Recovering from Winston

On Friday my friend Lisa and I went up into a few of the villages that were more badly hit by TC Winston.  I had heard that many of these villages didn't have access to clean water and all of their crops had been devastated with the storm.   Many villages lost all of their dry goods as well as their shelter.  I knew aid was on the way....but it wasn't happening quickly enough.   The aid organizations had to assess before they could freely give.  (Now, aid is getting into most of the villages thank goodness, but some still haven't seen anything).   I didn't feel like I could just continue my normal Suva life with my generator and lunches out and exercise and not do anything.  I had to feel busy doing something to help if for nothing else than my own sanity... I just felt like I had to do something. I am aware how completely fortunate and spoiled I am to be sitting in my sturdy house with a generator post Winston.    

My friend Lisa went to some of the villages last Wednesday and planned on going again.  She went with her good friend who had a major connection to the villages and the schools in the areas hit here on Vitu Levu.   I invited myself to come along with her on Friday if she needed someone.  She said she it was set.  Lisa, her lovely housekeeper, Louisa, and myself headed towards Buca Levu and Manu village, among others. We asked around if anyone wanted to donate supplies and received all of this!

I myself filled two grocery carts of supplies to bring along.  It felt good to know my money was actually going towards necessities.  (I also know when I donate to Red Cross or Unicef it directly helps families as well).   After morning assembly (where Zoë got an award for cooperation!) we hit the road.   For the first hour the roads, landscape, houses didn't seem terrible....we saw trees down, and some roofs blown (terrible for those families of course).  The further north(?) we got the more you could see the devastation.   The green vegetation was completely gone.  All you could see were brown trees with no branches and no leaves.  Roofs were missing and houses were flattened. I've never driven through a cyclone struck area before, but it looked to me like what I would imagine a tornado struck area to look like.  It was so sad.  

We first stopped close to the village of Manu.   This village is next to a river.  They used to have a boat but the boat was destroyed in the storm so now they have to swim across the huge river to gain access to the road.  At this point, no one had brought them any food and all of their crops and dry goods had been destroyed in the storm. We gave them what we could, but knew they could only carry a limited amount across the river to the 20 families in the village.  They were so appreciative.   I was a bit worried that we hadn't rationed out food and supplies, but everyone we met was just SO grateful for anything and never asked for more than what they thought they needed.  They filled us in on other villages that needed help too and if the very few that had enough rice, etc.  they told us to save that for the next village.   Everyone wanted us to sit with them and share food, but we really couldn't as we had to pick up our own kids after school.  I just cannot believe how gracious everyone was...sharing what little they have.  It's the true Fijian spirit.   Also, everyone was busily working on re-building everywhere.   I know this storm is devastating and SO SO SO sad...but people are still smiling.  They are relying on each other and sharing everything.  This Fijian spirit is so beautiful.  They don't have much...but they have each other.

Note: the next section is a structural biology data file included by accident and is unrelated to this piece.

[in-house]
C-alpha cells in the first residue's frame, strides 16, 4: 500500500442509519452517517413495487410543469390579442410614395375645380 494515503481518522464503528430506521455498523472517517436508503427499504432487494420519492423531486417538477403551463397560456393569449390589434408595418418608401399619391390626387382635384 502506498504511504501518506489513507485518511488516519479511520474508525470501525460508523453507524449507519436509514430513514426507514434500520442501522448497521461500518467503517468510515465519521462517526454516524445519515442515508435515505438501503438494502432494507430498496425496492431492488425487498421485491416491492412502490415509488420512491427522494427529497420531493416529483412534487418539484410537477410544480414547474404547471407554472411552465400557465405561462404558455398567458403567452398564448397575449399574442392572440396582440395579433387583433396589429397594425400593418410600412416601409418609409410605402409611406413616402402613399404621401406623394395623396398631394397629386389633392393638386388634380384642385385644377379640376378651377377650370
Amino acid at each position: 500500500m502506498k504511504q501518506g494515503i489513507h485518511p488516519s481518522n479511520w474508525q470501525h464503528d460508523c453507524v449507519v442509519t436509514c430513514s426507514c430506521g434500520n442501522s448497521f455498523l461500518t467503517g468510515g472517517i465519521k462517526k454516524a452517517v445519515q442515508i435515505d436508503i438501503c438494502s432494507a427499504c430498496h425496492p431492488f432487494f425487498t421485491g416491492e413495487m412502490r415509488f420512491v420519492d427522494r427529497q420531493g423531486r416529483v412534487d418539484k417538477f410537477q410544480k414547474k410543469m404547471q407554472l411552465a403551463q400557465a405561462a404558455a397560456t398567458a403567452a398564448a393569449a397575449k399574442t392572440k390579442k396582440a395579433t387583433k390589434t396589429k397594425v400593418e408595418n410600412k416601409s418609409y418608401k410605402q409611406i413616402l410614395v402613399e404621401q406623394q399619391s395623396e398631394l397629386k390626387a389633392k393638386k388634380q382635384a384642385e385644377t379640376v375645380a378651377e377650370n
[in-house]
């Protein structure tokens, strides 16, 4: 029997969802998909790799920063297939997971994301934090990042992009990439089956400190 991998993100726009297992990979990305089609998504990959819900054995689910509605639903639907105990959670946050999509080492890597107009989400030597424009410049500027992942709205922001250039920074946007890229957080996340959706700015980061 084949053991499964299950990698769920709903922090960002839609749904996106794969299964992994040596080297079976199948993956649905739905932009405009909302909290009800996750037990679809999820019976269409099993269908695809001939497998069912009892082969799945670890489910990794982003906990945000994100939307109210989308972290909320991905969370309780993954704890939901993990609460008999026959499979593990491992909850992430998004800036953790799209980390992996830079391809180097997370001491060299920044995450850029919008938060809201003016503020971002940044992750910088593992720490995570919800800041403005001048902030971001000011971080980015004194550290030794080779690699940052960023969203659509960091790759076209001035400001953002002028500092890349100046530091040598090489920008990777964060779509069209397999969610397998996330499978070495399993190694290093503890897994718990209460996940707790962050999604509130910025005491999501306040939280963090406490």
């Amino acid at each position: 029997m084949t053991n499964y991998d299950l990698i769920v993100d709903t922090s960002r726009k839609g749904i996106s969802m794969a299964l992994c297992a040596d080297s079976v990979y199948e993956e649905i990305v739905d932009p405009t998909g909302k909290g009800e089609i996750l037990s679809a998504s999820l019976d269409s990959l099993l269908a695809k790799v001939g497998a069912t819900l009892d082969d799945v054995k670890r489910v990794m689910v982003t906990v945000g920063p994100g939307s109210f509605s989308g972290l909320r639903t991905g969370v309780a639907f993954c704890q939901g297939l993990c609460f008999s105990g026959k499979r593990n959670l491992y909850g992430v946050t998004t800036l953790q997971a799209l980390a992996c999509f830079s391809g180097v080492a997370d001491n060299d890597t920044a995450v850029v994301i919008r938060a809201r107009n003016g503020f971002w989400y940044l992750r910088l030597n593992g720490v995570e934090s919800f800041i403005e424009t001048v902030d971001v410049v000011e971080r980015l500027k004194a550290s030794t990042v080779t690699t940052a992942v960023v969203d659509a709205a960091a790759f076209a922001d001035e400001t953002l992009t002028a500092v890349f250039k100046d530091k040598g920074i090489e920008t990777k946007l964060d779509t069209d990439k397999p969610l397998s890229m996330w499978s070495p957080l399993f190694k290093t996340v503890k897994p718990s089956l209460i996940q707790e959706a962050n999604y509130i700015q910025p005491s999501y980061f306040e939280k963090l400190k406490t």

Here is Lisa with the guys before they swam back across the river with the supplies

This is the river they swam across.

This is the bin they put the supplies in to swim across.

They put the bin in this tube.

Their village is there in the hills.

One of our friends advised us to bring oranges since they last a long time and are full of vitamin C.  The kids loved them!
Behind this clothes line you can see the house has been flattened. 

Another flattened house behind the bushes

Notice all of the roofs missing

This particular village lost 120 homes just like this one.  They requested tarps for temporary housing.  

After we delivered to the villages, we stopped along the road giving away the rest of  what we had.  This family was very appreciative.  

I felt funny taking pictures, but really wanted all of you readers to see the devastation just in case you feel moved to donate.

Fiji has a long way to go.  This recovery effort is going to be drawn out and hard.  Please consider donating to this beautiful country and it's wonderful people.  There are so many ways you can help.   You can choose from many organizations like The Australian Red Cross, Unicef, or my friend Brooke's efforts to rebuild her village or Karen's efforts to rebuild her partner's village.   

PS.  I have to give a MAJOR shout out to Allegra for organizing the most fun benefit concert on Friday night at the Holiday Inn.   While some part of me felt weird for partying and listening to amazing music after visiting the villages, all went to an incredible cause.  Allegra organized this whole benefit and it made $11,000!   It's so incredible to see everyone coming together to help in different ways.